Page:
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MSCI will announce on Tuesday 9 June (early morning on 10 June for Asia Pacific) the possible inclusion of A-shares into MSCI indices, specifically the MSCI Emerging Market Index and MSCI China Index.
This event appeared to be the main force behind the strong rally in China blue-chip shares on Monday.
Compounding this upsurge were expectations that banking stocks will be one of the main beneficiaries of such an inclusion.
Case in point, Bank of China and Bank of Communications traded limit up (+10%) yesterday, accompanied by an over 6% surge in share prices for China Construction Bank and Industrial and Commercial Bank of China (ICBC).
The trading bets seemed to be overdone because if any inclusion is announced, it will likely be on a partial, basis due to the sheer impossibility of a full inclusion.
According to MSCI, any full inclusions would demand the elimination of any quota systems as well as the removal of China’s restrictions on its capital account convertibility. Clearly, this is unlikely to happen this week.
What we could see instead is an initial 5% partial inclusion after the idea was mooted in March 2014. This means that for each selected A-share, its market weightage in the index will be capped at 5% of its market capitalisation.
Furthermore, there is a belief that investors would be given time to rebalance their portfolio before the inclusion becomes effective. In other words, we won’t see an immediate rush of foreign money into China A-shares in the event of a positive announcement.
Despite being the second largest equity market in the world, in terms market capitalisation, China A-shares are currently not represented in the MSCI indices.
A proposal to include them was rejected last year, primarily due to a lack of market accessibility according to MSCI. Since then, China has taken steps to open up the market further to foreign participation. This included expanding the quota system to more countries as well as the establishment of the Shanghai-Hong Kong stock connect. A similar trading link between Shenzhen stock exchange and Hong Kong is expected to be launched, widely expected to be later this year.
Implications of an inclusion
Based on a report from Morgan Stanley QDS, around 217 A-shares are identified to be possible candidates for inclusion and 5% of their total market capitalisation is estimated at USD 47.6 billion. This means a passive inflow of USD 2 billion. In addition, A-shares would take up around 1% of MSCI Emerging Markets Index and 3.4% of MSCI China.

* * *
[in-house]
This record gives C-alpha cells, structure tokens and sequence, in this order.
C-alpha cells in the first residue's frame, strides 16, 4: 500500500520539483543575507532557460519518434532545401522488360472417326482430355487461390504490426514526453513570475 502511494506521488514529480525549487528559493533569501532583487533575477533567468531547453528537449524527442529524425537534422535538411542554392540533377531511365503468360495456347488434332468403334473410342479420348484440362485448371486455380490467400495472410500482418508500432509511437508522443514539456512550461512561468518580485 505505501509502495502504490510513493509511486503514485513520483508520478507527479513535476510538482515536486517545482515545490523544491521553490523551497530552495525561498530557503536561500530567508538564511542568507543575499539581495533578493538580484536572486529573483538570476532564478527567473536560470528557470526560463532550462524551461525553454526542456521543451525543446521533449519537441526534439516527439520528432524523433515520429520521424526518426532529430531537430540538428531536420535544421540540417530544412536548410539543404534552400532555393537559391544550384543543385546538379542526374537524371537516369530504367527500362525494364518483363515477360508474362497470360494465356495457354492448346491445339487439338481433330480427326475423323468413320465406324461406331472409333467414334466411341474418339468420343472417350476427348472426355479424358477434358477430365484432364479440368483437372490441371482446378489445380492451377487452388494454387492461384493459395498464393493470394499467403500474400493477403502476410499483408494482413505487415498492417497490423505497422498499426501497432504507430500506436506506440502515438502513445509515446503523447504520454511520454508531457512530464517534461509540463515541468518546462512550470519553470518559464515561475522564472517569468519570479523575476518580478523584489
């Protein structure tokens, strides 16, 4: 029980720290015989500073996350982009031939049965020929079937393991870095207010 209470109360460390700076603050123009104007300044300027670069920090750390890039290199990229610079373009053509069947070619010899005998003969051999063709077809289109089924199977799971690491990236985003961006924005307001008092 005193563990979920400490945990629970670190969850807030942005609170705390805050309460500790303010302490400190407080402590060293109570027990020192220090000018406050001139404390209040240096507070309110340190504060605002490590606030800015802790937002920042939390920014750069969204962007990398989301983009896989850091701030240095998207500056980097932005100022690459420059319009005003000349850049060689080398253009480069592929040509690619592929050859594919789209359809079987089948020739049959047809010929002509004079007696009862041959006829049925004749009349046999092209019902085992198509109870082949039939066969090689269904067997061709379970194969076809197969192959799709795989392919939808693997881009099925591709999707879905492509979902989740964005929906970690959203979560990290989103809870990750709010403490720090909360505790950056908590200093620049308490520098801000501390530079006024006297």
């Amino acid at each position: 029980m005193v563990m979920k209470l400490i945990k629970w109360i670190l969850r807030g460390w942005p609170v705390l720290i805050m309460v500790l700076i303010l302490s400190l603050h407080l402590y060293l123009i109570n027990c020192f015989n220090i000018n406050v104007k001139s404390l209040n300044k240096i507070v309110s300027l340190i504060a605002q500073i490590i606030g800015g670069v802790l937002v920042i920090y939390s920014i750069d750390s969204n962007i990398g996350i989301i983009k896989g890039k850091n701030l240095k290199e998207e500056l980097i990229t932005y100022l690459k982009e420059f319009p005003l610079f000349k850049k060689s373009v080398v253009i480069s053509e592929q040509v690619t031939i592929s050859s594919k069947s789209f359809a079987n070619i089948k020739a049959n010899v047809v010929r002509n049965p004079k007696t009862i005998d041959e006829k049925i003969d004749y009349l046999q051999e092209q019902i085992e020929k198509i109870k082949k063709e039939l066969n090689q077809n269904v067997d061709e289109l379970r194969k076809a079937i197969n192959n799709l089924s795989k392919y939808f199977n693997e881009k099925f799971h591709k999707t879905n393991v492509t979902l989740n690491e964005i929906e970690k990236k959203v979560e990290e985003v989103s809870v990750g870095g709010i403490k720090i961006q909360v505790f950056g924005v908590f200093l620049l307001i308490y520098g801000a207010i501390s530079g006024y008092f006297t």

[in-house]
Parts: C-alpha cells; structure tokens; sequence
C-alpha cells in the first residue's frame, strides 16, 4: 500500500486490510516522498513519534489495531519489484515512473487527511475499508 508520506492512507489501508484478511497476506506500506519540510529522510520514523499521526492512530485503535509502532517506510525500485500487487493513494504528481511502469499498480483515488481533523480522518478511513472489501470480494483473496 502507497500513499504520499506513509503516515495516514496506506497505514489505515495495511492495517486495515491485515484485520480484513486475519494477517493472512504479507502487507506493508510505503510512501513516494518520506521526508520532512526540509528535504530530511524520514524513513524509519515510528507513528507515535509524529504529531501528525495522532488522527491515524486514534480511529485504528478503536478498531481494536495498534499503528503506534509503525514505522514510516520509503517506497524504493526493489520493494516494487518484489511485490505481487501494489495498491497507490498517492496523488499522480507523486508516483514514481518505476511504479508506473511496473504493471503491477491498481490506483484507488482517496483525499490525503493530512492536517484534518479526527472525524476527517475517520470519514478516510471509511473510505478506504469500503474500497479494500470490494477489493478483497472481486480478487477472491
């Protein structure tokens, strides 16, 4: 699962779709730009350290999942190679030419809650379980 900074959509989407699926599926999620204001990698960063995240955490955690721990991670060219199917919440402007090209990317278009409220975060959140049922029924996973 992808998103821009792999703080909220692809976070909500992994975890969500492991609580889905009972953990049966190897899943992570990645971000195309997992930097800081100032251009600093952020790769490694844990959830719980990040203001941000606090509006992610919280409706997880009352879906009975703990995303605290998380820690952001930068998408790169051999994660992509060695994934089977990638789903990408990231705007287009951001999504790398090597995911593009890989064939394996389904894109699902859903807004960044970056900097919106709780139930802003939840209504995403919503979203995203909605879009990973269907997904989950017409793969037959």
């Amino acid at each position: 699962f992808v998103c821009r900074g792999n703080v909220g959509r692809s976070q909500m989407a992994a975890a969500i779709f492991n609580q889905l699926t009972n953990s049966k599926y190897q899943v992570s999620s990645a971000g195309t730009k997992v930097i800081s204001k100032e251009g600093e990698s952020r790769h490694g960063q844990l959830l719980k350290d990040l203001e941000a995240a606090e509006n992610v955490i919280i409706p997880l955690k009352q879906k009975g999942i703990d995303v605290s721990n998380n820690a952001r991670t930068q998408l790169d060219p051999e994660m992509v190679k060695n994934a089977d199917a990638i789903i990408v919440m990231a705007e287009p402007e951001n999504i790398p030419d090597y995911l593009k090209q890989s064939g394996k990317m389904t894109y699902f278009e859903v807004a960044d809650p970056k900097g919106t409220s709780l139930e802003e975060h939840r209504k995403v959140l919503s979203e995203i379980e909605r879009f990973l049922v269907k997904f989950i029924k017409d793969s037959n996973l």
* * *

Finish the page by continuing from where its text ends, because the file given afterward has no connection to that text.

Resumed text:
The full inclusion of A-shares is expected to become a reality at some point, although this would entail taking a much longer-term view. Such an inclusion would yield passive inflows of USD 33 billion, where A-shares would make up 17.5% of MSCI Emerging Markets Index and 41.2% of MSCI China.
There is no doubt that any positive announcement will generate significant excitement in the market but the immediate impact for most international passive funds tracking the indices may be minimal.
While Chinese equity markets have on average a daily trading volume of over USD 140 billion, more than doubled that of the NYSE, according Goldman Sachs Portfolio Research, only 1% is contributed by foreign investors. Therefore, a gradual inclusion would complement efforts by the Chinese policy-makers towards liberalising its capital markets. As such, this should be seen as a positive step for China.
SGX finally announces new CEO
Veteran investment banker, Loh Boon Chye, was tapped as the new CEO for the Singapore Exchange (SGX). There will be no honeymoon period for the new SGX boss as he takes over the reins on Tuesday 14 July 2015.
The immediate challenge for Mr Loh will be to revive the moribund equity trading in the city-state, marked by years of declining trading volume. There has been a dearth of IPO activity in the country with only three listings so far this year, raising an aggregate USD 41 million.
In comparison, China has 166, so far this year, with over USD 16 billion raised from investors. By all accounts, Mr Loh is a well-regarded and well-known banker in Asia, and was a director with the local stock exchange for almost a decade. His good pedigree could afford him some goodwill with the local investing community. His oft-described unassuming and quiet character could also provide some stability to the state’s stock exchange, and more align with the reserved nature common in Asian culture.
The share price of SGX dropped 2.3% yesterday before the announcement, falling through SGD 8.00 for the first time in two months.
The counter has fallen 9.7% since its peak on Monday 18 May 2015. However, the revelation of the new CEO after months of having no words could put a floor in SGX shares. We expect some buying demand in the counter today, although any rebound may lack momentum as the challenges confronting the Stock Exchange still remain.